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Linking Mental Health and Education to Give Tennessee Kids a Healthier Future

Frist: At a recent symposium, national, state and local leaders came together to discuss the crisis. Here are 5 key takeaways.

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In 2007 — the year I retired as Senate majority leader — Tennessee got a wakeup call when a U.S. Chamber of Commerce report awarded our state an “F” for low academic performance. After conversations with stakeholders statewide to develop a shared vision for improving student outcomes, one thing became clear: Tennessee had to begin making significant changes in education.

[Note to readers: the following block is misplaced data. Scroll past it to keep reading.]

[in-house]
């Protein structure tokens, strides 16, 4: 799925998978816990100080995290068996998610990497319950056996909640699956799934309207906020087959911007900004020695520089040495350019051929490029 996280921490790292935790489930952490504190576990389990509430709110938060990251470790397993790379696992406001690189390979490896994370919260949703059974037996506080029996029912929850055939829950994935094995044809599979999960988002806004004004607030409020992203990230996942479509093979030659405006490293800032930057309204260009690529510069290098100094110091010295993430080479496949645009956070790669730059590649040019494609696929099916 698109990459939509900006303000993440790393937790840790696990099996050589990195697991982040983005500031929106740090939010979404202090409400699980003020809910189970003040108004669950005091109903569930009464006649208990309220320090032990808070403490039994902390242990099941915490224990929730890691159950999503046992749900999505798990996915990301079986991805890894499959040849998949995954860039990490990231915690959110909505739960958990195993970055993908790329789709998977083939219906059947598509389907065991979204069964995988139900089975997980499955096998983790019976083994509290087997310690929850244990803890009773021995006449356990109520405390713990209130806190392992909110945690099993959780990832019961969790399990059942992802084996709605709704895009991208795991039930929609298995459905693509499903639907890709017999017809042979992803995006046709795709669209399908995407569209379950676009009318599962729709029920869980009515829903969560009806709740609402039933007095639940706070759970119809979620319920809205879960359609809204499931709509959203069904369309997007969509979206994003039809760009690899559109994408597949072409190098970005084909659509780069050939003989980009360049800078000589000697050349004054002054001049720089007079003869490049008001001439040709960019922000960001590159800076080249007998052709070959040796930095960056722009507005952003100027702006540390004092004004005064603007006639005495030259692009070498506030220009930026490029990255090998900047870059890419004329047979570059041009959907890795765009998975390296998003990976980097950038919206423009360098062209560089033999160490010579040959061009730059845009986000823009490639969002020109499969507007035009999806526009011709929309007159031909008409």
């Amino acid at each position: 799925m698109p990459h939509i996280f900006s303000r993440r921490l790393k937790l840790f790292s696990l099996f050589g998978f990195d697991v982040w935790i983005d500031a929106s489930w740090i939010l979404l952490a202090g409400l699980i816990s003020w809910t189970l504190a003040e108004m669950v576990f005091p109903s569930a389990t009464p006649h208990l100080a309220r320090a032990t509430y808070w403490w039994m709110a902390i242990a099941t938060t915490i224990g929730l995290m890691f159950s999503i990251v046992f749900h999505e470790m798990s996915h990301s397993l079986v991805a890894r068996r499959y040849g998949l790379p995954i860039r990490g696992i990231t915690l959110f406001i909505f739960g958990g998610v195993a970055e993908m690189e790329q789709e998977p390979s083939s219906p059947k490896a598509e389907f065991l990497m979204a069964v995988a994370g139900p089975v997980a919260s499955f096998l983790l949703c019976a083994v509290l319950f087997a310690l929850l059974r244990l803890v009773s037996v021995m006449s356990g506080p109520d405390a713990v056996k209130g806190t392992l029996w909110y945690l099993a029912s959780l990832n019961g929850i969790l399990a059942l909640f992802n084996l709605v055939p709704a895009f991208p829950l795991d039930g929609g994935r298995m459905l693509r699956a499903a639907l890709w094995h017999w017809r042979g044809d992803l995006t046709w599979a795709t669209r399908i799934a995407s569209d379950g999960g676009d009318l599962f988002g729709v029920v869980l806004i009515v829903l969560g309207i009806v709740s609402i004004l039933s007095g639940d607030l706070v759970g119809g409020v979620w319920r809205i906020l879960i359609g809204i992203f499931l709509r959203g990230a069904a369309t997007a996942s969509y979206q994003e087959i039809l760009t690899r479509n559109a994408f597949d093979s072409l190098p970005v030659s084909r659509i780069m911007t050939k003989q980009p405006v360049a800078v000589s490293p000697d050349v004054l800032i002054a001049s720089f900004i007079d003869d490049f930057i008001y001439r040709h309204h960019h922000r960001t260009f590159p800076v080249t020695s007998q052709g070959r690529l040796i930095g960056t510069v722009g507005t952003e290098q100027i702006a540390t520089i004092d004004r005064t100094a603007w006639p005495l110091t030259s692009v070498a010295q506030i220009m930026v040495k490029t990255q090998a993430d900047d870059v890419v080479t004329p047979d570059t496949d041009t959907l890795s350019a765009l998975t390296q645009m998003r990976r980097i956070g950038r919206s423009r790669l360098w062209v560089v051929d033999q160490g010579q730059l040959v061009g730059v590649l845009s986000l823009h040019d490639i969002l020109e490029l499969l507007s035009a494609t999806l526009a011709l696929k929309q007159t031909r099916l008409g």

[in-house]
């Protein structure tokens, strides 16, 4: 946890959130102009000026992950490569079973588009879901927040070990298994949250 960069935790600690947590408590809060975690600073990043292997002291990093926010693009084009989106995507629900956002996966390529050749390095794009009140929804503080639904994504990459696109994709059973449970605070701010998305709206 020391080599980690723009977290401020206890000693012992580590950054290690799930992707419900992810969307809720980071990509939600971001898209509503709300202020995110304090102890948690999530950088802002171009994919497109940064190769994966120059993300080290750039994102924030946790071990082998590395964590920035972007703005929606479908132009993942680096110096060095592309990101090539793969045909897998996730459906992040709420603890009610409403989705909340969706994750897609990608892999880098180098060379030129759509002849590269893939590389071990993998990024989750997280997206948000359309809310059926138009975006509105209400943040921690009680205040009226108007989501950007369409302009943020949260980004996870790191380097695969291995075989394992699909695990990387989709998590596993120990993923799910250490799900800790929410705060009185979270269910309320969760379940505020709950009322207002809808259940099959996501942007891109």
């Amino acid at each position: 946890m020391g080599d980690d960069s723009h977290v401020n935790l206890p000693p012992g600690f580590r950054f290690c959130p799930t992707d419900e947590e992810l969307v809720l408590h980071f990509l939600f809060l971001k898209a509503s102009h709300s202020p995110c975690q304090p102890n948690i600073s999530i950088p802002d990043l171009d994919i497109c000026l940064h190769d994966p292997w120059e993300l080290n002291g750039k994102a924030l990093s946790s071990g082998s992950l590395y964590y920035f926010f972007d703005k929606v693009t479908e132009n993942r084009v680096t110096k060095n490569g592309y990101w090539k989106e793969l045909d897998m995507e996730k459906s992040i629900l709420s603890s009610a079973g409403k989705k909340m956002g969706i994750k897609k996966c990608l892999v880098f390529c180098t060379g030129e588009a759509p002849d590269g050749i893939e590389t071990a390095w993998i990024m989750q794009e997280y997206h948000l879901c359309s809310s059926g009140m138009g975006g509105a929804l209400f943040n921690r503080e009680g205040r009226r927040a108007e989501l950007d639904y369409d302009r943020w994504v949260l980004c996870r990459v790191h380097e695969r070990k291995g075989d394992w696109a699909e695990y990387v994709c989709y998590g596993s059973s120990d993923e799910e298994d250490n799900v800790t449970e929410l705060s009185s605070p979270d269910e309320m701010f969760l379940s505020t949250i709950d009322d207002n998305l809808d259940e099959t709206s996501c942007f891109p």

That’s why, in 2009, I created a nonpartisan, nonprofit organization called the Tennessee State Collaborative on Reforming Education (SCORE), with a mission to catalyze transformative change in Tennessee education. There's still more work to do, but since SCORE's founding we have seen rapid growth and achievement gains statewide. From 2011 to 2017, Tennessee made some of the fastest gains on the National Assessment of Educational Progress, and data show that Tennessee’s recovery from pandemic learning loss was among the most robust of any state.

Today, however, Tennessee faces another wakeup call: the youth mental health crisis. Worsened by the pandemic and exacerbated by social media, this demands urgent attention.

In this, Tennessee is not alone. The latest data from the Centers for Disease Control and Prevention found more than 4 in 10 (42%) high school students reported feeling persistently sad or hopeless and nearly one-third (29%) experienced poor mental health. More than 1 in 5 students (22%) seriously considered suicide in 2021.